I've stumbled across this line in a short novel and all of a sudden, everything I've learnt so far as a student in the language has gone out the window by something as simple as the "で" particle.


From what I can gather, it almost feels like で should be translated as something like "yet or "but" here, but I'm not aware of any usages of "で" with this sort of nuance.

"A cold expression like that on Misaki yet[?] In a hot place, I think it's really gross but I kinda like it?"

I'm not sure, the whole first part "美咲のそういう冷たい顔で暑苦しい所" seems a mess when I try to translate it in my head and I think it's because the で is causing me confusion, so it would be great if someone could point out where I'm going wrong :)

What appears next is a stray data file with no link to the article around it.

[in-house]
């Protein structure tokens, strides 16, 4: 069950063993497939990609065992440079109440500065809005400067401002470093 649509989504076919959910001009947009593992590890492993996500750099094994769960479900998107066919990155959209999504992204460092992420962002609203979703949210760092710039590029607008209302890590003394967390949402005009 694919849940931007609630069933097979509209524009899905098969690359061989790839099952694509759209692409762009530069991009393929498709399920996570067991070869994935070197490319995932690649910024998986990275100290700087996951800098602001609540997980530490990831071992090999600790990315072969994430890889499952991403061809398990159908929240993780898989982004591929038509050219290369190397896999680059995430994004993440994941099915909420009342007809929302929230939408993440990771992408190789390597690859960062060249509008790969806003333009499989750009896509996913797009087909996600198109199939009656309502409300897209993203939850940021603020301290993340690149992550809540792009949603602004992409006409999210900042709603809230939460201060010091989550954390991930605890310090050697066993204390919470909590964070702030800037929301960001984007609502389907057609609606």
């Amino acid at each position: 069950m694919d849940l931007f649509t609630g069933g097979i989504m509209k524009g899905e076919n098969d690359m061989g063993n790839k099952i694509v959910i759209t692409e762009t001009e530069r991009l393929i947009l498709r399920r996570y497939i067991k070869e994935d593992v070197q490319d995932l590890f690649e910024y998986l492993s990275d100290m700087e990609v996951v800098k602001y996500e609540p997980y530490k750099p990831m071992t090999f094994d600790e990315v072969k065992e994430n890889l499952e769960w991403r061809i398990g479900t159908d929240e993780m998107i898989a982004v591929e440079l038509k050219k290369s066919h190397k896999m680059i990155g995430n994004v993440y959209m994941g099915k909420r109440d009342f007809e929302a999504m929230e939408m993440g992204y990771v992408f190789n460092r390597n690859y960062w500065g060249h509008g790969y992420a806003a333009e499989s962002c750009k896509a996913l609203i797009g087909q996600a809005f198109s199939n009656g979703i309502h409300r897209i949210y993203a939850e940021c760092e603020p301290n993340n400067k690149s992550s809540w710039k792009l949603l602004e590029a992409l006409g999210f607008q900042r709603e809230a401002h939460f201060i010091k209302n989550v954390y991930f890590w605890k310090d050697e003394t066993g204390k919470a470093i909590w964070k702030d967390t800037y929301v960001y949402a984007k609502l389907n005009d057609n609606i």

1 Answer 1


で on its own does not have the nuance of "but" or "yet". Here this で is simply the te-form of the copula. ~顔だ and ~顔をしている are common expressions in Japanese (see: Describing facial expression).

Basically 冷たい顔で暑苦しい (literally "being sultry (while) having a cold face") is a kind of oxymoronic expression and should be treated as such. Explicitly inserting "but" in a rhetoric expression like "bitter sweet" is awful, isn't it?

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